The apogee of Canadian self-confidence came in 1967 in Montreal during Expo 67 with its utopian theme of “Man and His World.” In the centenary year of Canada’s founding, a world-class exposition took place that projected a remarkable range of ideas on improving the future of humanity through the use of new and emerging electronic advances. The spirit of McLuhan, Innis, Glenn Gould (1932–1982), Safdie, and Pearson permeated the fair, not to mention Buckminster Fuller (1895–1983), Lewis Mumford (1895–1990) (the National Film Board of Canada had produced six films based on his ideas about the history of urbanity), and Alvin Toffler (1928–2016). By 1967, McLuhan was in monthly consultations with Pierre Trudeau, then an important member of Pearson’s cabinet.14 The optimism of the centennial celebrations carried over into 1968 with the election of the youthful and worldly Trudeau, while the conclusion of the “summer of love” of 1967 in the United States ushered in one of the most violently radicalized and apocalyptic years in American history. It became a Canadian cliché of 1968 to mention the stories of Canadians watching American cities burn from the comforts of their homes just across the border. That same year, Jane Jacobs would herself make the move to Canada, settling in Toronto, a city she has consistently praised for its urban fabric. To Canadians, the future could not seem brighter. This applied to Quebec as well, where the future seemed assured despite often divisive and vigorous debates among that province’s intelligentsia about how best to fulfill Quebec’s rendezvous with destiny.15
Unlike Canada today, passenger train travel was still important in 1967, and many Canadians travelled by rail to the Montreal exposition. For those who could not visit the fair, the fair would come to them. An important adjunct to Expo 67 was several so-called Confederation Trains that traversed the nation in every direction that the cross-continental railway tracks would lead them. The bridging of the Canadian expanse by train is an important symbol of almost mythic dimension in the narrative of Canada. The Confederation Trains, redolent in mythic connotations of Canadiana, were in essence an updated version of the agitprop trains of the early Soviet period. Symbolically, they presaged the establishment of a nationwide network of art collectivities emanating from the centre and extending to the farthest margins. They also issued the hope of a future released from regional tensions, including regional nationalism, through a horizontally syndicated state that could respond to all parts of the country and all minority groups within it in non-hierarchical and non-conforming ways.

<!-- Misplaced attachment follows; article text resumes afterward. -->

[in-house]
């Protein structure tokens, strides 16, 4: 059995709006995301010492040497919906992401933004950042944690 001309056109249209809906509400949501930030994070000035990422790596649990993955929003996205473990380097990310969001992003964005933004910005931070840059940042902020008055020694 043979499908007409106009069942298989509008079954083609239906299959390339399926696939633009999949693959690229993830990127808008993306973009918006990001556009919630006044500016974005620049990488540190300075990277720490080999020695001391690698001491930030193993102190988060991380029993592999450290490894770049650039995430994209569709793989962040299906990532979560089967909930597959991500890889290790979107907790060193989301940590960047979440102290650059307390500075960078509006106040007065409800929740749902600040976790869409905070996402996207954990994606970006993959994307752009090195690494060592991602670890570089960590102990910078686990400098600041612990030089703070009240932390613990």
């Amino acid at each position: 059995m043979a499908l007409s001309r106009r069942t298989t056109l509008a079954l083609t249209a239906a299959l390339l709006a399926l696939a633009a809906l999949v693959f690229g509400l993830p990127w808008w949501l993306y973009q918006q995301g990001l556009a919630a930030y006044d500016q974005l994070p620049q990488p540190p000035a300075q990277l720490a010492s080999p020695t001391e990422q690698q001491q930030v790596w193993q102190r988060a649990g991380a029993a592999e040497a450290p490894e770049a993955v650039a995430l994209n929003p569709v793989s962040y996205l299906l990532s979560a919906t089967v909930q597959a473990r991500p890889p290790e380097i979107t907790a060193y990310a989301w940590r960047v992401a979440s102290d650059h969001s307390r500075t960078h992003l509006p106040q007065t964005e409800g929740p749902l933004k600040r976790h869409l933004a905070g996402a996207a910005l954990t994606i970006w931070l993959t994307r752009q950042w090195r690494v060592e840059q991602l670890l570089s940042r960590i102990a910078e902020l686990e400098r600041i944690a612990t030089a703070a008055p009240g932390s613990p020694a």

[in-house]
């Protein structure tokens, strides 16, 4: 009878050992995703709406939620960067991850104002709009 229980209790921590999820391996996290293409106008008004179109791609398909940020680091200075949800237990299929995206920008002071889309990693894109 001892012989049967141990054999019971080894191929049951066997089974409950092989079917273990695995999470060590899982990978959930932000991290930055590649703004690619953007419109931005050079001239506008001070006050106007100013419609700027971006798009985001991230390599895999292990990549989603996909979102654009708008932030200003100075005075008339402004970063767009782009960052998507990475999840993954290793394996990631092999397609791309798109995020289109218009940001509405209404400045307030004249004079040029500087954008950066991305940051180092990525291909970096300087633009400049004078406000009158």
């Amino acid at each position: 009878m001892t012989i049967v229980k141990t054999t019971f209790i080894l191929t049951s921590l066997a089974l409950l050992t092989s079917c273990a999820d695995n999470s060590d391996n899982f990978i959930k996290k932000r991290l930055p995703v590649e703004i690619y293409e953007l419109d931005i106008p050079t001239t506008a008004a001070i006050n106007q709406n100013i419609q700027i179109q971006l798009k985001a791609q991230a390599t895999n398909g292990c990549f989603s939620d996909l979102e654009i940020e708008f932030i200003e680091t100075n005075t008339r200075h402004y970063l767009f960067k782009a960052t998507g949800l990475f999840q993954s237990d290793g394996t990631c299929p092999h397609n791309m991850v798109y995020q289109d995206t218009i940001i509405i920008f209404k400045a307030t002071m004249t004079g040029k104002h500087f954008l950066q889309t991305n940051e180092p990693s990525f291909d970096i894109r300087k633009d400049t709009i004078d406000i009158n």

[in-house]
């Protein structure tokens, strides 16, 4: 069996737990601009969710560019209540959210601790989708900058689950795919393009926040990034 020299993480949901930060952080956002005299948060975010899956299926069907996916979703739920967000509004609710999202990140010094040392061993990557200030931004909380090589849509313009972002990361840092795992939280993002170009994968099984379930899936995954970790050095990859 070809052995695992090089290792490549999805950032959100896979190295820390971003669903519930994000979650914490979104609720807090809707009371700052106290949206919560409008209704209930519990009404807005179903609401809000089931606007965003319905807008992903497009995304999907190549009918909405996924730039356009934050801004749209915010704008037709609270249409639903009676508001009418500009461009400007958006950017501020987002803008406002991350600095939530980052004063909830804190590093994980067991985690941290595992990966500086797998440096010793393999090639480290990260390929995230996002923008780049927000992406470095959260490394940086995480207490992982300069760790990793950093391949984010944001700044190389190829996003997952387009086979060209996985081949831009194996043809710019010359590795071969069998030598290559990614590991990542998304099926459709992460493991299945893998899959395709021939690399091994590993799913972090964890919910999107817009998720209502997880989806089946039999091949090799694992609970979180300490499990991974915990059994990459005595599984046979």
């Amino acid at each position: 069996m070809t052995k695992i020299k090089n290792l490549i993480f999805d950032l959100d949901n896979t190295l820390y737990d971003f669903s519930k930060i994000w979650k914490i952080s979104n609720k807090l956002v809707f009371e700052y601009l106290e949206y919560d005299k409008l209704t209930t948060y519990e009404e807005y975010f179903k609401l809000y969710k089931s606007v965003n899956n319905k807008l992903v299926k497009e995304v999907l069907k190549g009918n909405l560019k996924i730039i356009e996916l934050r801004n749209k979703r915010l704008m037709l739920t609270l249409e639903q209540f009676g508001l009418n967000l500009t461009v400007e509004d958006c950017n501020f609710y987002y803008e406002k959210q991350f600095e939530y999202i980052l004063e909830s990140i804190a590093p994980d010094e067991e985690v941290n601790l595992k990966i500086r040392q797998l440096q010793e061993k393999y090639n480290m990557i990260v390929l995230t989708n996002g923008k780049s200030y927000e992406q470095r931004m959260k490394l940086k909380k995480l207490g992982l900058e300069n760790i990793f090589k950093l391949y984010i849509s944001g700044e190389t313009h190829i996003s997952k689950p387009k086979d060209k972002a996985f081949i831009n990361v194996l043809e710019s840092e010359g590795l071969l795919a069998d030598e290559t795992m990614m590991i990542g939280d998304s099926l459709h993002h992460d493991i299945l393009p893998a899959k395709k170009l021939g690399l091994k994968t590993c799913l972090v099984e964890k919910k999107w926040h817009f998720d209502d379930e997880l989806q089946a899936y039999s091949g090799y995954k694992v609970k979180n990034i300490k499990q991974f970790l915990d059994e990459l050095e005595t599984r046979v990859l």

The operating framework for art in Canada was developed, in part, as a critique of the American art system. At precisely the time when the infrastructure for Canada’s publicly funded artists’ gallery networks was near completion in the early 1970s, there was much concurrent debate about the collapse of art in a social environment which blamed modernist concepts and rationalizations for the many failings in America’s urban life. In art, the early 1970s heralded the arrival of high modernism’s point of reductio ad absurdum. Conceptual art’s iconoclastic, aesthetic politics was as much a critical response to the mounting phenomenon of globalization and its pressures to disperse previously concentrated cultural discourses as it was a symbol of what Jean-François Lyotard has called “universal finality.”16